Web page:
My dad left behind quite the eclectic collection of pets when he passed last year. Everyone has read about our donkey (mis)adventures. The Don, the stray rooster that my parents adopted, made many appearances on the blog through the years until he passed last fall. My dad also left behind a few cows that we collectively referred to as the pet cows.  These were cows that my dad, for one reason or another, chose to keep through the years instead of selling them. We lost the matriarch of the pet cows today, Beulah. 
My dad bought Beulah in 1994 and she received her name courtesy of my sister. Beulah proceeded to have a calf every single year for 12 years in a row. After that my dad decided she had done enough and she earned the coveted status of Pet Cow.  She spent the last seven years hanging out on the farm and doing nothing but eating, sleeping, and standing around – the perfect life for a cow. We do not know how old Beulah actually was. We know that she was at my parents’ farm for 19 years and she was at least two years old when my dad purchased her. So we know she was at least 21 but possibly even older than that. 
Through the years that Jason knew Beulah he stubbornly refused to call her by her name. She had one horn on her head and he insisted on calling her One Prong. We all  hated it when he would refer to her as One Prong because really, how awful of a name is that? But somehow over time we all started calling her by that nickname. Thus the last few years Beulah was sometimes called Beulah and sometimes called One Prong. 
Beulah, or One Prong
napping with her son Buster
the pet cows having a lazy day

Beulah and Buster
Beulah is in the front row of cows in the center. To her right is her son Buster and to her left is her daughter Annie. The red cow to the far right of the picture is her granddaughter. The pet cows have lost their matriarch.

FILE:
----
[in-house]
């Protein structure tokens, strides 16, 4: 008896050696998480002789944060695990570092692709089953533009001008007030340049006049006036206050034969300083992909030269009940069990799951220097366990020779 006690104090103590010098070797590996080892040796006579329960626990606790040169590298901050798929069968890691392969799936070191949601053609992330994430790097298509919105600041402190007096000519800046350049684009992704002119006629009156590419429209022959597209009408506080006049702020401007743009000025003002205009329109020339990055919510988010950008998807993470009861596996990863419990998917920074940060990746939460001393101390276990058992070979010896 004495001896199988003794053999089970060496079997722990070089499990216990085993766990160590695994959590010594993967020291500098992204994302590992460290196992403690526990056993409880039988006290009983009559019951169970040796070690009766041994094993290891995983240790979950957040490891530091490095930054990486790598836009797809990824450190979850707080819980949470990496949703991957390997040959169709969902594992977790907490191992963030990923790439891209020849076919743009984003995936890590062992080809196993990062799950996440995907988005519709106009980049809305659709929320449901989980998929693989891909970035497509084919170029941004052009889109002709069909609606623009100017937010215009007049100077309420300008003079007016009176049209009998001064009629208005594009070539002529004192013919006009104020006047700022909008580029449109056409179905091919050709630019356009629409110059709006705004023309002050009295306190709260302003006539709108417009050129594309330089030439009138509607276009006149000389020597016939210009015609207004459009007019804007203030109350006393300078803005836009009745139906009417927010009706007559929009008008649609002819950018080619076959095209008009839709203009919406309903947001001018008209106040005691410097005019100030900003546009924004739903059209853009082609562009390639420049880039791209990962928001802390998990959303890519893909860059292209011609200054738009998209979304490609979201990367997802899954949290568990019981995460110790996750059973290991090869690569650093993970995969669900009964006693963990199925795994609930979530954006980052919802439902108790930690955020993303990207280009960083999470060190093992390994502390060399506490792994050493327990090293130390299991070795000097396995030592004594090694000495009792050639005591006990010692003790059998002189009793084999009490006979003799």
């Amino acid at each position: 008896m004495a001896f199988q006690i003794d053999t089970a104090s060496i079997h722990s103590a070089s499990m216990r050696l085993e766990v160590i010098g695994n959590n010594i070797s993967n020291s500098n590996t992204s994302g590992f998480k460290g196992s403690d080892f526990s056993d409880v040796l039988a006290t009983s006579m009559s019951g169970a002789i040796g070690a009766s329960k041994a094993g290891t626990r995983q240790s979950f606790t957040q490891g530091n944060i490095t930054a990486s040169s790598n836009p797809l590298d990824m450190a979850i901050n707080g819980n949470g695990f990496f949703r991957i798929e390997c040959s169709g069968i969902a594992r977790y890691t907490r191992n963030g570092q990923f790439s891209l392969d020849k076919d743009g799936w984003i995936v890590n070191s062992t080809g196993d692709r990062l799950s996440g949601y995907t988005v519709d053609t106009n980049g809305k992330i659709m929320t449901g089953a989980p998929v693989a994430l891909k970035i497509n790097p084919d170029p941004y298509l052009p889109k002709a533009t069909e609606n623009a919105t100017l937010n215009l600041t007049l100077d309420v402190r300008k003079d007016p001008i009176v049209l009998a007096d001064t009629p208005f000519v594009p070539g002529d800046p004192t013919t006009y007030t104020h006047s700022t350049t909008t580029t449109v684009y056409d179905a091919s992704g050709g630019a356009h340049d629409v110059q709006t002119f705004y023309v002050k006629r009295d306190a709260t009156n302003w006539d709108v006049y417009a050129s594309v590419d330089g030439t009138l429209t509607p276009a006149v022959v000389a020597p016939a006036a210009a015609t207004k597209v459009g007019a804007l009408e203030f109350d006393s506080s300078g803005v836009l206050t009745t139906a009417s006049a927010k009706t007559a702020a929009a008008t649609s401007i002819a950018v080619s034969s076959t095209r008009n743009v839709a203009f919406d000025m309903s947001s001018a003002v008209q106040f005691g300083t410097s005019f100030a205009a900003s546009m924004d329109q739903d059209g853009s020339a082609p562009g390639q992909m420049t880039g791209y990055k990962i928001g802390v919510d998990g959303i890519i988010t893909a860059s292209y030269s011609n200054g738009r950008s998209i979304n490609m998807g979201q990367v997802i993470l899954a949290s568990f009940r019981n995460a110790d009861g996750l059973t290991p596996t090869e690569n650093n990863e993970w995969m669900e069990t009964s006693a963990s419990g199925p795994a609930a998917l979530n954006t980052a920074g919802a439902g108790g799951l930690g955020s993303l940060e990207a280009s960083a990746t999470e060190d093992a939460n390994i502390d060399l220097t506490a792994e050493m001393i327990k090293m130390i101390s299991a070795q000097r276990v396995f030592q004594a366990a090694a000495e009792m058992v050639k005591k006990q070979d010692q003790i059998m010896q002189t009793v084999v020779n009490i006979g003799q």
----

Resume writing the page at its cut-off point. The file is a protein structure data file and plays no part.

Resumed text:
Jason found Beulah down in the pasture this morning. That in itself was not unusual as she was always a big napper, but she was far away from the other pet cows. He walked out to check on her and she was unable to get up. Thankfully the vet happened to be nearby and came right over to examine her. She didn’t act particularly stressed but no matter how hard she tried she simply could not get up. The vet said there was nothing that could reasonably be done to help her so we said our goodbyes and she was euthanized. She did not struggle at all as the vet examined her and laid on the ground very quietly as the euthanasia drugs were administered. 
As I mentioned above Beulah was the matriarch of the pet cows. She is the mom to one of the other pet cows, Buster, and the grandmother to another one. After having 12 calves it would be hard not to leave a legacy behind. 
RIP Beulah.
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This was quite the lazy day scene . . . 
. . . from left to right it was Renny and Dutch . . . 
. . . and Wiz . . . 
. . . and Darby, Alex, Sam and B-Rad
George and Asterik
 Clayton was taking a nap and minding his own business. Johnny walked over and pawed at him, and when that didn’t make Clayton get up and play with him he proceeded to nip him on the rump. How rude!
Waiting for the farrier clearly takes a lot of energy out of the horses.  Levendi, Homer, Baby, Elfin and Moe.
Apollo, Hemi and Thomas were all resting the same leg. Levendi was napping in front of them.
Apollo was really out of it complete with closed eyes, drooping lower lip, and hay hanging in his face. The retired life is demanding.
Trigger offered to help carry some halters